Spider-Man Web of Shadows

The chances are that Spider-Man Web of Shadows will have passed many of you by. Released towards the end of 2008, when we were being snowed under with triple-A titles, this is the spiritual sequel to the rather disappointing Spider-Man 3. Delivered on launch day, my copy has been sitting on the shelf unopened for months while I waded my way through Fable 2 and Fallout 3. When I finally fired up the game I received loads of messages asking what it was like. I guess it’s worth doing a review then, even this late in the day…

Treyarch’s Spider-Man 2 provided the template and set the bar that all other Spidey titles are judged by. Players expect to be able to web-swing their way through a virtual New York, right from the tallest skyscraper all the way down to the city streets. And of course Spider-Man must also be able to do whatever a spider can. Spinning webs any size, catching thieves just like… well, you know the rest.

Freed from the shackles of a cinematic tie-in, the developers had the perfect chance to let their imaginations run wild and come up with a great original story. What they’ve produced is interesting but fairly lightweight. Thinly stretched over three chapters the pacing is pretty pedestrian and they could’ve done with including some decent side arcs to pad things out.

The extraterrestrial oil slick, Venom has returned (somehow). This time the alien goo is not satisfied bonding with a single host, it has all of humanity in its sights. Obviously it’s up to our hero, Spider-Man to stop him.
Unfortunately Spidey’s gone and got himself partially re-infected by the symbiote, which has given him back his powerful black suit but has also made him more susceptible to taking part in cringe worthy dance montages (there’s a “I hate the Spider-Man 3 movie” reference for you). Web of Shadows features the usual appearances from Marvel B-listers as well as a few star turns from more well known characters like Wolverine.

The game does away with a lot of the superfluous trappings of previous titles. Gone are the timed races, thrill rides, bomb missions and tricks. Rather than eight billion different sorts of collectables there’s now only one type. It’s easy to see. It improves your health. It’s worth collecting. (There’s still a lot of them, though.)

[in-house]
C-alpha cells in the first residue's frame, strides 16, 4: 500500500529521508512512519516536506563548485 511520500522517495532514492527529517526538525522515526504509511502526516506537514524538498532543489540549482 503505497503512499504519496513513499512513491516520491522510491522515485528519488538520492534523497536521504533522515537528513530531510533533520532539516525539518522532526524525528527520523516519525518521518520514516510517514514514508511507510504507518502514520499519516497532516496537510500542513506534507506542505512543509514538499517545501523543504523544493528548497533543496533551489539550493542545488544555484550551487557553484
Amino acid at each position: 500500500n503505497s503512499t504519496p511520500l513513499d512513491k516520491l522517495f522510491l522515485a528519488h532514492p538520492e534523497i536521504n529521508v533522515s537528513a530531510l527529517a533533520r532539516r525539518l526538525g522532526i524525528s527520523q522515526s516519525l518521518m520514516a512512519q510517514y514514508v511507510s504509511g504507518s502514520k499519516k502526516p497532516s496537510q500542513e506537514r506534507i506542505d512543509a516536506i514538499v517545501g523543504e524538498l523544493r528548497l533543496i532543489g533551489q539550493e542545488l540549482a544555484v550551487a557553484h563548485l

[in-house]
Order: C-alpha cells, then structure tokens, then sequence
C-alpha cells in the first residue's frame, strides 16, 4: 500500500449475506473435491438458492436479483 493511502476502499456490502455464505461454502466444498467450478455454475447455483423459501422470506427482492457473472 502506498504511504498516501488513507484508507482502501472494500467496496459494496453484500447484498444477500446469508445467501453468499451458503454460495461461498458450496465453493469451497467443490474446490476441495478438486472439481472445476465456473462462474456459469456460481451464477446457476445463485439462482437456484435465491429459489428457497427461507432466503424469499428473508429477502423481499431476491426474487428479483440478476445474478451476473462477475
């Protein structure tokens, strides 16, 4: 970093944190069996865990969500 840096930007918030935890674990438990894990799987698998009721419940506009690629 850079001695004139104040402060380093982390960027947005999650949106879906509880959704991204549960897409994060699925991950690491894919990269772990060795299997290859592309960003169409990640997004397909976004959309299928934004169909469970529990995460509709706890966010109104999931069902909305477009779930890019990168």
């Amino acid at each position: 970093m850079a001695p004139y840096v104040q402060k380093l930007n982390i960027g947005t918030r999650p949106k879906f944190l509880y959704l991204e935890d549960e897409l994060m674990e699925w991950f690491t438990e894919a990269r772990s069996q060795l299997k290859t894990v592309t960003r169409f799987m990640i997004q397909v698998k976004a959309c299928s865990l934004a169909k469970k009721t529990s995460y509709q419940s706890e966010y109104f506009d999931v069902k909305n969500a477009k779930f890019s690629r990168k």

Web swinging has improved… or rather its gone back to what it used to be like before they went and made it over complicated. Sticking to buildings is a little more difficult that it needs to be, the camera sometimes decides to go wandering off on holiday, but you really shouldn’t have many problems manoeuvring your friendly neighbourhood web-head around the city.

The new combat system works well. There are three different types of attacks; punch, ranged and web strike. You can switch smoothly between aerial, ground and wall moves using your web strikes to chain combos as you go. Whether you take the time to learn all the different attack combinations or just bash buttons randomly, you’ll still find it relatively easy to dispatch most enemies in a visually impressive and varied manner. In tricky situations you can also call upon one of the supporting heroes (or villains) to come to your aid.

A single click on the left thumbstick switches between Spidey’s red and black suits. Each has their own particular powers. The red suit’s attacks tend to be more acrobatic and it allows you to regenerate health quicker. The black suit is physically stronger giving you the ability to pick up and throw cars, but this often causes civilian casualties. There is a powers upgrade system, fuelled by experience points, but unless you favour a particular suit (and enjoy constant micro-management) you might as well just turn the auto-upgrade mode on.

The red and black suit concept is also used in other areas of the game. Your choice of supporting characters is determined by your actions towards civilians. Rescue them to earn “good” red points, let them perish for “evil” black points. Every so often the main storyline presents you with a moral choice where, once again, you have to choose between red and black options. Your decisions don’t really change the overall shape of the narrative but the slight variations may be enough to encourage a second play through.

The missions might well put you off that second play through, though. The main story ones are well designed and are quite fun. Boss battles are generally enjoyable, although the developers do seem to like making you repeat the same set of actions at least twice. It’s the side missions that will bore you to tears.

You see, because there are no extra plot arcs the only other thing to do in the game, to gain experience, are the optional tasks your superhero mentors give you. They present you with an almost endless shopping list, asking you to kill, for example, ten of a certain type of creature, then twenty, then thirty. Or they tell you to go and save five civilians, then ten, then twenty. You get the idea? These missions are virtually the same in each section of the game, just with differently skinned enemies. I was really good in the first two chapters and tried hard to complete all of these missions (there’s an achievement for finishing all sixty tasks after all) but eventually I was bored silly, ignored them and just pushed on with the main storyline.